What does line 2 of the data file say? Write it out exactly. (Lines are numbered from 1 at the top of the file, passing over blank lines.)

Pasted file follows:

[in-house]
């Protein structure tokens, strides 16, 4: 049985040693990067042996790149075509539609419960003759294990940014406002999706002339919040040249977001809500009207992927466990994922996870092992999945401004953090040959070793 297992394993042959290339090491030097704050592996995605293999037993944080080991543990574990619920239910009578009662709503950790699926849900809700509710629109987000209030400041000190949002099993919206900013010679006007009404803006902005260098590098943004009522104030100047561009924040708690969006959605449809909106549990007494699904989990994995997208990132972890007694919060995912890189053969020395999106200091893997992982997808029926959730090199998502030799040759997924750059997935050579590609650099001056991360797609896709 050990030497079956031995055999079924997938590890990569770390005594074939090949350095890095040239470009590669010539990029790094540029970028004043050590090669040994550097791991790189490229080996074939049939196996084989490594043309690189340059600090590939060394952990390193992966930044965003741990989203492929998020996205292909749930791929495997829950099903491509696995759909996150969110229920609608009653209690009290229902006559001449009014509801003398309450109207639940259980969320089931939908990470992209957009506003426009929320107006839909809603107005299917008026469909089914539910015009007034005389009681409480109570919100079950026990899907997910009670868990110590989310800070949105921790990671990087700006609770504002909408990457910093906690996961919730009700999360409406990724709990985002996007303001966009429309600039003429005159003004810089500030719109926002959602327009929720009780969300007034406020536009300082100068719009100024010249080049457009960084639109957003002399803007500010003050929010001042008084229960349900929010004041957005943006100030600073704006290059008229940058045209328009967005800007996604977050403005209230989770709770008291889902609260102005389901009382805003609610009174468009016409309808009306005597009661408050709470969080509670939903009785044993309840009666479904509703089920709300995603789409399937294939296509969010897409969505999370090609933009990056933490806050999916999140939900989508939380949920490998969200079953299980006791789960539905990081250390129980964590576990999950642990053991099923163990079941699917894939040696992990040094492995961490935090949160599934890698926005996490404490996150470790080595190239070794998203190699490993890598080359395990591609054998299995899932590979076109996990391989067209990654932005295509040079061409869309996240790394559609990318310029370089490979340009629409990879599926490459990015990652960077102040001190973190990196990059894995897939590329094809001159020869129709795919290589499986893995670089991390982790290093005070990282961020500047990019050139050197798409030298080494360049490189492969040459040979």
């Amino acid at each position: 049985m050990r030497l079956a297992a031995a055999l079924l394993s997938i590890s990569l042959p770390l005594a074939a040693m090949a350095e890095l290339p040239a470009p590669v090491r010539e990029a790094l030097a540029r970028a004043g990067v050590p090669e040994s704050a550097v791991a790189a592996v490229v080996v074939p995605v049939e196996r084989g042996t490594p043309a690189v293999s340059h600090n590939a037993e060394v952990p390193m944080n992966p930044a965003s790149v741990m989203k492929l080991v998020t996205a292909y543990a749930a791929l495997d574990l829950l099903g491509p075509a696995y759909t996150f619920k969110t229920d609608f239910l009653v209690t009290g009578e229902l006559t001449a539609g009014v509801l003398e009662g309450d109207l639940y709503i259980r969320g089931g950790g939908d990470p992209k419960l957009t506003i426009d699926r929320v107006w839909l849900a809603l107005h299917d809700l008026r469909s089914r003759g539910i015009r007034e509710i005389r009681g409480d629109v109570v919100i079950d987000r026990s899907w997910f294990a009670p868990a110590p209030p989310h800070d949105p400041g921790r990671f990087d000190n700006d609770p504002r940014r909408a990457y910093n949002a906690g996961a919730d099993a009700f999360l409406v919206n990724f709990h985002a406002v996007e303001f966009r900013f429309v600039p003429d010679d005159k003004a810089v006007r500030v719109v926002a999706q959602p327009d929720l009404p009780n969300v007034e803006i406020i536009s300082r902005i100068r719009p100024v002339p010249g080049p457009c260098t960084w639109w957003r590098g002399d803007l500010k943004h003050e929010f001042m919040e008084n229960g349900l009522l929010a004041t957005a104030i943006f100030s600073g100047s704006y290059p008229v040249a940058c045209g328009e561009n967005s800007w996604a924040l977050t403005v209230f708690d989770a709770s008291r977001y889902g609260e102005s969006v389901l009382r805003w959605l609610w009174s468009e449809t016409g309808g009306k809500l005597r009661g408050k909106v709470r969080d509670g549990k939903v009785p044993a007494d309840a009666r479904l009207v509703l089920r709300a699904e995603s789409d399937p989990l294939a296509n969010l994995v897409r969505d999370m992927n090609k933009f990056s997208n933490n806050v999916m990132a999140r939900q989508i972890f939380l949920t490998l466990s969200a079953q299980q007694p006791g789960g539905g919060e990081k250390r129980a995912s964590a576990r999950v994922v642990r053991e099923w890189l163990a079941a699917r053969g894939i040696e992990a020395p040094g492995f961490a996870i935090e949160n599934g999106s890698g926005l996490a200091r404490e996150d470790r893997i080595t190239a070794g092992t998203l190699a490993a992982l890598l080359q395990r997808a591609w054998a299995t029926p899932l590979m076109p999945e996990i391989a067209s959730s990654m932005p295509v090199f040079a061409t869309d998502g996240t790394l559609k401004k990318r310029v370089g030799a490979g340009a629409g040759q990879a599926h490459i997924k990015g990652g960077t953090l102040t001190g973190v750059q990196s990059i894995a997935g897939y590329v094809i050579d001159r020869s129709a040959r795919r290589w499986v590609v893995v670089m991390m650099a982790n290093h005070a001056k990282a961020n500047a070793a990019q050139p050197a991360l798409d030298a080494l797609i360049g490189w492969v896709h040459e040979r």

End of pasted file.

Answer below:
């Protein structure tokens, strides 16, 4: 049985040693990067042996790149075509539609419960003759294990940014406002999706002339919040040249977001809500009207992927466990994922996870092992999945401004953090040959070793 297992394993042959290339090491030097704050592996995605293999037993944080080991543990574990619920239910009578009662709503950790699926849900809700509710629109987000209030400041000190949002099993919206900013010679006007009404803006902005260098590098943004009522104030100047561009924040708690969006959605449809909106549990007494699904989990994995997208990132972890007694919060995912890189053969020395999106200091893997992982997808029926959730090199998502030799040759997924750059997935050579590609650099001056991360797609896709 050990030497079956031995055999079924997938590890990569770390005594074939090949350095890095040239470009590669010539990029790094540029970028004043050590090669040994550097791991790189490229080996074939049939196996084989490594043309690189340059600090590939060394952990390193992966930044965003741990989203492929998020996205292909749930791929495997829950099903491509696995759909996150969110229920609608009653209690009290229902006559001449009014509801003398309450109207639940259980969320089931939908990470992209957009506003426009929320107006839909809603107005299917008026469909089914539910015009007034005389009681409480109570919100079950026990899907997910009670868990110590989310800070949105921790990671990087700006609770504002909408990457910093906690996961919730009700999360409406990724709990985002996007303001966009429309600039003429005159003004810089500030719109926002959602327009929720009780969300007034406020536009300082100068719009100024010249080049457009960084639109957003002399803007500010003050929010001042008084229960349900929010004041957005943006100030600073704006290059008229940058045209328009967005800007996604977050403005209230989770709770008291889902609260102005389901009382805003609610009174468009016409309808009306005597009661408050709470969080509670939903009785044993309840009666479904509703089920709300995603789409399937294939296509969010897409969505999370090609933009990056933490806050999916999140939900989508939380949920490998969200079953299980006791789960539905990081250390129980964590576990999950642990053991099923163990079941699917894939040696992990040094492995961490935090949160599934890698926005996490404490996150470790080595190239070794998203190699490993890598080359395990591609054998299995899932590979076109996990391989067209990654932005295509040079061409869309996240790394559609990318310029370089490979340009629409990879599926490459990015990652960077102040001190973190990196990059894995897939590329094809001159020869129709795919290589499986893995670089991390982790290093005070990282961020500047990019050139050197798409030298080494360049490189492969040459040979």